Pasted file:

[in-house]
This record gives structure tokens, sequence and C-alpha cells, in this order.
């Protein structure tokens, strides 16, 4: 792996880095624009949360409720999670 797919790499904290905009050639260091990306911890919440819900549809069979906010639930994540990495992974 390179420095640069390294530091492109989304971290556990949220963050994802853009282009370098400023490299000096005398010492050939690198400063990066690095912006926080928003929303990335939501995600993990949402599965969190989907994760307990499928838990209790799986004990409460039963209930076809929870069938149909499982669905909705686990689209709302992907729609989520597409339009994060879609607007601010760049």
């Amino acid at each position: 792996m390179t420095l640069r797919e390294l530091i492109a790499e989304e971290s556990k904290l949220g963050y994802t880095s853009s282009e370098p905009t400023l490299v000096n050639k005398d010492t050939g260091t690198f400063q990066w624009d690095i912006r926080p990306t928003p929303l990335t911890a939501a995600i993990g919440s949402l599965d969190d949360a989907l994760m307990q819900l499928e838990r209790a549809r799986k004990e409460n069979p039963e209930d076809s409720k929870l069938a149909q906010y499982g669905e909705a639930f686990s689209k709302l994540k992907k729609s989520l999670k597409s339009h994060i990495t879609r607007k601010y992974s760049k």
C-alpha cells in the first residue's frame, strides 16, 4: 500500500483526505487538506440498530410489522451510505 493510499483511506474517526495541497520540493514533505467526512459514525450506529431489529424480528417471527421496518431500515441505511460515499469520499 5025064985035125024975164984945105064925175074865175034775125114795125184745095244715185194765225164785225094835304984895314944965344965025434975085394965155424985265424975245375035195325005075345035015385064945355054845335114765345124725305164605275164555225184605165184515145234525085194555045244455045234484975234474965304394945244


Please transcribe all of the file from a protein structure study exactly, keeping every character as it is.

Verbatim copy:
[in-house]
This record gives structure tokens, sequence and C-alpha cells, in this order.
């Protein structure tokens, strides 16, 4: 792996880095624009949360409720999670 797919790499904290905009050639260091990306911890919440819900549809069979906010639930994540990495992974 390179420095640069390294530091492109989304971290556990949220963050994802853009282009370098400023490299000096005398010492050939690198400063990066690095912006926080928003929303990335939501995600993990949402599965969190989907994760307990499928838990209790799986004990409460039963209930076809929870069938149909499982669905909705686990689209709302992907729609989520597409339009994060879609607007601010760049």
């Amino acid at each position: 792996m390179t420095l640069r797919e390294l530091i492109a790499e989304e971290s556990k904290l949220g963050y994802t880095s853009s282009e370098p905009t400023l490299v000096n050639k005398d010492t050939g260091t690198f400063q990066w624009d690095i912006r926080p990306t928003p929303l990335t911890a939501a995600i993990g919440s949402l599965d969190d949360a989907l994760m307990q819900l499928e838990r209790a549809r799986k004990e409460n069979p039963e209930d076809s409720k929870l069938a149909q906010y499982g669905e909705a639930f686990s689209k709302l994540k992907k729609s989520l999670k597409s339009h994060i990495t879609r607007k601010y992974s760049k």
C-alpha cells in the first residue's frame, strides 16, 4: 500500500483526505487538506440498530410489522451510505 493510499483511506474517526495541497520540493514533505467526512459514525450506529431489529424480528417471527421496518431500515441505511460515499469520499 5025064985035125024975164984945105064925175074865175034775125114795125184745095244715185194765225164785225094835304984895314944965344965025434975085394965155424985265424975245375035195325005075345035015385064945355054845335114765345124725305164605275164555225184605165184515145234525085194555045244455045234484975234474965304394945244